A Novice’s Tale: Understanding Marketing Basics
Yet another piece about the marketing woes of a Noob; fortunately for you, it’s pretty short and sweet this week. I’ve had so many marketing ideas, but they all fell flat, and then I had a conversation that, hopefully, will change everything.
Disclosure. I use Generative AI tools to help me when writing. From outline suggestions to topics or subtleties I had yet to think of.
Staying in the Safe Zone
Everything I have been doing has been nice, safe, and well-ensconced within my comfort zone. It would be great if it worked, but it doesn’t, so I guess I have to step out of my comfort zone and start to be more effective.
I’ve tried writing about my professional experiences and will continue to do so. Sharing my posts isn’t anywhere near enough, as my targeted audience is simply unaware that they exist. I’ll keep writing, of course, but I need to get my face known. I need to get out there in the nasty world and meet people. What a horrible thought for an introvert.
The problem doesn’t lie with the services I am offering; they can effectively reduce costs, eliminate stress, and help ensure the timely delivery of accurate solutions. But if these services remain hidden, they are about as useful as a chocolate ashtray. I need to foster brand awareness for my company; starting small is enough. I need to learn how to walk before trying to run.
This week, I’ll share my immediate plans for becoming more visible to the companies that will benefit from my experience in my field. This is and has long been a passion project of mine; it has frustrated and irritated me for years—the provision of unclear and incomplete specifications of requirements provided by customers.
Marketing Uncharted Territory
In a nutshell, the problem is identifying potential clients. These services are not generally applicable to all small to medium-sized companies, at least not within a specific time frame. Instead, they are specific to certain events that most companies encounter periodically. That is, whenever they are in the market for an IT solution, either a custom or an off-the-shelf product.
Discovering and approaching them must be within the limited window of opportunity before they put their requirements out to tender. There may be a small amount of flexibility here; even if the requirement is out to tender, it’s generally still possible to update it. They don’t typically publicise this, so finding them at the right time is extremely difficult.
My recent conversation suggested a possible solution, although it will mean being unlikely to reach small to medium-sized companies. But if this works, then brand awareness will be increased, and ideally, the entities I wish to help will also become more aware of my company’s existence.
The suggestion is that by scanning through the professional job markets, we can extract possible targets that might be in the process of planning new Information Technology projects. Contacting these companies increases the likelihood of talking to one or two in the precise phase where my services would be most beneficial.
Trial by Fire
Exactly who to contact is a more minor issue; for example, the person’s contact details may be posted along with the position details. The most important information that can be gleaned is the names of the sponsoring companies. From there, we can search for likely candidates.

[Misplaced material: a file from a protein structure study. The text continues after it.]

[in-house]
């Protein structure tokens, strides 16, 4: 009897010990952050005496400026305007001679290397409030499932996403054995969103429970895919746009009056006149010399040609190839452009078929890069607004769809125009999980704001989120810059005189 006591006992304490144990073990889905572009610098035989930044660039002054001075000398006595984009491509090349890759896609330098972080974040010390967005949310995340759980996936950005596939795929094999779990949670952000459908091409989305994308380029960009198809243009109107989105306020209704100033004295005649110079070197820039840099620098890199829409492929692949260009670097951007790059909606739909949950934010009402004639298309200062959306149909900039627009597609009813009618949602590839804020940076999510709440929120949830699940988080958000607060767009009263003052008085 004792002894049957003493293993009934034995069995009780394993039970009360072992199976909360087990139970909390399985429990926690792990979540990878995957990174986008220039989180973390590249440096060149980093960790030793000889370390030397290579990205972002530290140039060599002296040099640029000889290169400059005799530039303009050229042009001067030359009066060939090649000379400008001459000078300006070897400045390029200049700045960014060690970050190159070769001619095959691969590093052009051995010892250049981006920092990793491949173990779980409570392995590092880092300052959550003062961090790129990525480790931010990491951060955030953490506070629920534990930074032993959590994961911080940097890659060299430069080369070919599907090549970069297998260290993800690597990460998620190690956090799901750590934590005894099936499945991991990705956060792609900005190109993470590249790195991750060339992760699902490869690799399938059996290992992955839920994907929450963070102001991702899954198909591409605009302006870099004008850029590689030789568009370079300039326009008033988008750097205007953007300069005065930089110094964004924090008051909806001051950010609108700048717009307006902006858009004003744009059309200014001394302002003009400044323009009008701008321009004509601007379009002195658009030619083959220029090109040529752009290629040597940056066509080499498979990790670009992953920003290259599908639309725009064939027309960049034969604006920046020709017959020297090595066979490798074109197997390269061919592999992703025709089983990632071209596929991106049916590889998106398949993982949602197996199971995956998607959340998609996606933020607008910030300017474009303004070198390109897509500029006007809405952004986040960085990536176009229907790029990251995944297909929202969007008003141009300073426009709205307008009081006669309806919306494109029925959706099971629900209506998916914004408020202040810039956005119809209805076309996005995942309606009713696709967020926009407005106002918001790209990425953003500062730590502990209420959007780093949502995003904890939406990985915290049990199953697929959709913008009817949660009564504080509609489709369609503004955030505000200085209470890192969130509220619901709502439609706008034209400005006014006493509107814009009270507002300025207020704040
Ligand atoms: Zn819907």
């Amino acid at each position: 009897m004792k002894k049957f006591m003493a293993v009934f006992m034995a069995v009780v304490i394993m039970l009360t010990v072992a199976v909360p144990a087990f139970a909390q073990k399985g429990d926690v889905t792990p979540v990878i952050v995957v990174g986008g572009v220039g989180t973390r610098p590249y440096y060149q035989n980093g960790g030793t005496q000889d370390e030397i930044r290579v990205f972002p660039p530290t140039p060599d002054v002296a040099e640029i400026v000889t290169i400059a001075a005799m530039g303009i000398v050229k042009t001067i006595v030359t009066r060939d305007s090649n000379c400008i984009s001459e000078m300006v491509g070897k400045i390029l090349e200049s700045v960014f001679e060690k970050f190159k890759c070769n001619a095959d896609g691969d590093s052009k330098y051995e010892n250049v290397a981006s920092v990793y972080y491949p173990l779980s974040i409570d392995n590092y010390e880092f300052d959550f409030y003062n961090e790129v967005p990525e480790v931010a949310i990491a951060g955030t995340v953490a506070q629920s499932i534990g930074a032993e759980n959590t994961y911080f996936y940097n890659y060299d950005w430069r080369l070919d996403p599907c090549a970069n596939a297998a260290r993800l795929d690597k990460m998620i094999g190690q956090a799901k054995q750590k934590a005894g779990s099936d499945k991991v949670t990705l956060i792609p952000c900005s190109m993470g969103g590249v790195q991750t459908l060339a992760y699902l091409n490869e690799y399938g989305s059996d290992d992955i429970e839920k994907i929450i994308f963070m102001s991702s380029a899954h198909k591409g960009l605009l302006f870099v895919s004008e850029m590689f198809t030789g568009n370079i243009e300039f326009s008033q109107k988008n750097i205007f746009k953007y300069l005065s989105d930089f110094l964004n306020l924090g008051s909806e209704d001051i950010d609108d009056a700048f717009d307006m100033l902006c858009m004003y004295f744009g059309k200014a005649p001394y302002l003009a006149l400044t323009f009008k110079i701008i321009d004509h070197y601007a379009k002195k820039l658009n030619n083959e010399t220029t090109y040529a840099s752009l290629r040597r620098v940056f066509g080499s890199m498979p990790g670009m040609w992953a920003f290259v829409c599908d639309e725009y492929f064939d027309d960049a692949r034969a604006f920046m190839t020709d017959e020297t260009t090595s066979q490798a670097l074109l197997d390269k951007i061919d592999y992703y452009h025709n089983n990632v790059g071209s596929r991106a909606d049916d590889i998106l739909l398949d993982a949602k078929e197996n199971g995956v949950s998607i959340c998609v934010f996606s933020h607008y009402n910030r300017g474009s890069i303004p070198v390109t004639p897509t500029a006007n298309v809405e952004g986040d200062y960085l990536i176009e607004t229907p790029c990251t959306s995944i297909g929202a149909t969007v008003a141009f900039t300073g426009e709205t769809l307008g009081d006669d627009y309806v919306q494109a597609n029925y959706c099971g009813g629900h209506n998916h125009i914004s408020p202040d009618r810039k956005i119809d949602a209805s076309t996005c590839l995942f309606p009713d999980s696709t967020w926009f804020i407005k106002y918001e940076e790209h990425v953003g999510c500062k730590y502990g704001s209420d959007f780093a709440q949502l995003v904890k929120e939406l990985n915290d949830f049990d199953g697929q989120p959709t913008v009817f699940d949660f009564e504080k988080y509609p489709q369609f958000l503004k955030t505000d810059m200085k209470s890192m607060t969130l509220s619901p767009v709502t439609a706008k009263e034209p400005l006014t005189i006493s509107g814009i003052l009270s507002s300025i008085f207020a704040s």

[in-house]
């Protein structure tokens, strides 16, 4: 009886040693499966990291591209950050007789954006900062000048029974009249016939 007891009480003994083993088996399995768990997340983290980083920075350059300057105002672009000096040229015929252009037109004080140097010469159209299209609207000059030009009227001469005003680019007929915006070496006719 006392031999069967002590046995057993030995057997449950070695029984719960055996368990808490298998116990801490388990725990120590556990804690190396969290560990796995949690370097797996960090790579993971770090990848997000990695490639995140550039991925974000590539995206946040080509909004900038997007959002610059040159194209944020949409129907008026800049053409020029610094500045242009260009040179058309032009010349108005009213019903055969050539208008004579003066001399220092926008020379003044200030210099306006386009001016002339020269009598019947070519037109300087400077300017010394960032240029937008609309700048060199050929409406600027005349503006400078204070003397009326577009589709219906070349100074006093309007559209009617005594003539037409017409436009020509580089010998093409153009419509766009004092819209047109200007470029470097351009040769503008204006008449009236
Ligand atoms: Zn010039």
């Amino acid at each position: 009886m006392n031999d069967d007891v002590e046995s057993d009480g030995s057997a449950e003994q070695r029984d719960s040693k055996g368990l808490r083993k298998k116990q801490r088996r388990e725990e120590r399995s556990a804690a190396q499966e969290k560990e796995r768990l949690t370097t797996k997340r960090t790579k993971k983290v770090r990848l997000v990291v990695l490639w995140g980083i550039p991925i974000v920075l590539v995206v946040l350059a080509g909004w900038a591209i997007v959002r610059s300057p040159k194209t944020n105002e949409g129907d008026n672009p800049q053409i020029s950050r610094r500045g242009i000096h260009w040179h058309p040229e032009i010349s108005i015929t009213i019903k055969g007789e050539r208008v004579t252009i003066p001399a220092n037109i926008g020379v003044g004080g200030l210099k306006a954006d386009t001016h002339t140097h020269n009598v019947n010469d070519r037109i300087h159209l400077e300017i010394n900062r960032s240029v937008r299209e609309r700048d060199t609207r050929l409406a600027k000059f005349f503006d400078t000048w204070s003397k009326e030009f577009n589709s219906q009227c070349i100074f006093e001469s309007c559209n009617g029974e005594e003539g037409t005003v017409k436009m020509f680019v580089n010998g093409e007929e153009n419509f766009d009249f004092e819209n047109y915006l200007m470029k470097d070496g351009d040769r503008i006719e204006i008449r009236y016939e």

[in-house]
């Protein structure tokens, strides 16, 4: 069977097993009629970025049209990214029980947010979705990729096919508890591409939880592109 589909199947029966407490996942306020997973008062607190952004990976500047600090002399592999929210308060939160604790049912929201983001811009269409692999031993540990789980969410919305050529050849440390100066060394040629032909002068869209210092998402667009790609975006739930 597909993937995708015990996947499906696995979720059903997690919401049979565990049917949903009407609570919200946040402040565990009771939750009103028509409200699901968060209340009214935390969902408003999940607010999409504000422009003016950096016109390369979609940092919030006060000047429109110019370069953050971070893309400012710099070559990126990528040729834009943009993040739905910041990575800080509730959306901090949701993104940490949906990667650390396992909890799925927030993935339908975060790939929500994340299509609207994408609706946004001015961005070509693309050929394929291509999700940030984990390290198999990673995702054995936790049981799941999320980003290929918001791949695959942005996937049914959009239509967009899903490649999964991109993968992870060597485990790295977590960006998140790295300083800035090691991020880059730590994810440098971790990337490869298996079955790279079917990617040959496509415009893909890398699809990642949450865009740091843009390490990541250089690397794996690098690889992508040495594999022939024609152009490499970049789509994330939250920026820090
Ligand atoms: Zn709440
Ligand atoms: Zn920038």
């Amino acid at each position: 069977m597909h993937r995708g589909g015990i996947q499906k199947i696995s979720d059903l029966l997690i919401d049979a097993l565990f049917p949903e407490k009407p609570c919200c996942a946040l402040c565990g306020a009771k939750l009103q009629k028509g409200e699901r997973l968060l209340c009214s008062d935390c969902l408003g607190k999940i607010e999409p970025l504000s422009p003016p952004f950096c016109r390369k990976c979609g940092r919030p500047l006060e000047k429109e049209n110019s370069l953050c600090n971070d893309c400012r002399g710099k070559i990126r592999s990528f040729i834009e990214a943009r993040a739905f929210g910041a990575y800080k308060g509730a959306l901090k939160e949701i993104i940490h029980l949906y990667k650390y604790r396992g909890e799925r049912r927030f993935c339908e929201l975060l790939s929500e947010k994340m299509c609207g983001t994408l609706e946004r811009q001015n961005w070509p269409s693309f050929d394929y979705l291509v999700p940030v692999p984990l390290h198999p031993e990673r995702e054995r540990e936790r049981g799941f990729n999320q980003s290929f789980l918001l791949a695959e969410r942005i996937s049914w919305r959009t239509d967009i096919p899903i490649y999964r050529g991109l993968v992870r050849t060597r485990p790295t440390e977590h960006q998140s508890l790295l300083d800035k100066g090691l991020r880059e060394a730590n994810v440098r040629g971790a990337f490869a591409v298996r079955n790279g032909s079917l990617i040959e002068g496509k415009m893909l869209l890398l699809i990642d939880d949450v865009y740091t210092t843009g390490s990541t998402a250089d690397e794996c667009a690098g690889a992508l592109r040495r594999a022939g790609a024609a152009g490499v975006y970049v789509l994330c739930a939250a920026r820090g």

Next is the hard part, for me anyway. Actually, contacting and talking to people, but in what format? The best would be to ask for a short appointment to pitch my company’s services face to face. Emailing is a non-starter in my book; I’ve discussed this before. Unsolicited emails tend to be classified as junk or simply deleted without ever being read.
Fortunately, social media, specifically LinkedIn, provides a way of personally contacting individuals by direct messaging. Ideally, however, it would be to call directly and even if the target doesn’t pick up, at least leave a voicemail. Failing all of these approaches, there is always snail mail.
But, no matter what the format of the initial contact is, I need to develop an elevator pitch, both written (not too long and to the point) and verbal. Oh, another little complication I had better mention: they both need to be in two languages: English and Dutch. 🤔
So, these are my primary goals for the next week or two:
- Develop a dual-language elevator pitch in the following formats:
- Research and compile a list of possible contacts across the Benelux region (where I’m based).
I’m comfortable with this, but I can’t afford to let myself slide back into my comfort zone again. There is nothing to be gained there; growing my business depends on the outside world.
Staying within my comfort zone will not cut it unless I am extremely lucky. This is bad news for us introverts, but we must force ourselves to get out and about. Show our faces, wave the flag, and demand attention no matter how uncomfortable that may feel.
The most important thing is to keep pushing. I’m not so naive to think that I’ll luck in with a new client immediately. But by trying, learning from painful experiences, and then trying again is the only way to move forward, as personally painful as it may be.
KodifyIT B.V. is an advisory bureau targeting businesses that have either been on the receiving end of a failed project or are aware of the potential pitfalls and wish to mitigate as much risk as possible while developing a project’s client requirements. We aim to side-step any issues before they cost time and money.
I apologise to my readers for some of the spellings you may feel are incorrect. I was born and brought up in the United Kingdom, and this is the spelling I am comfortable with (Grammarly is happy with it anyway).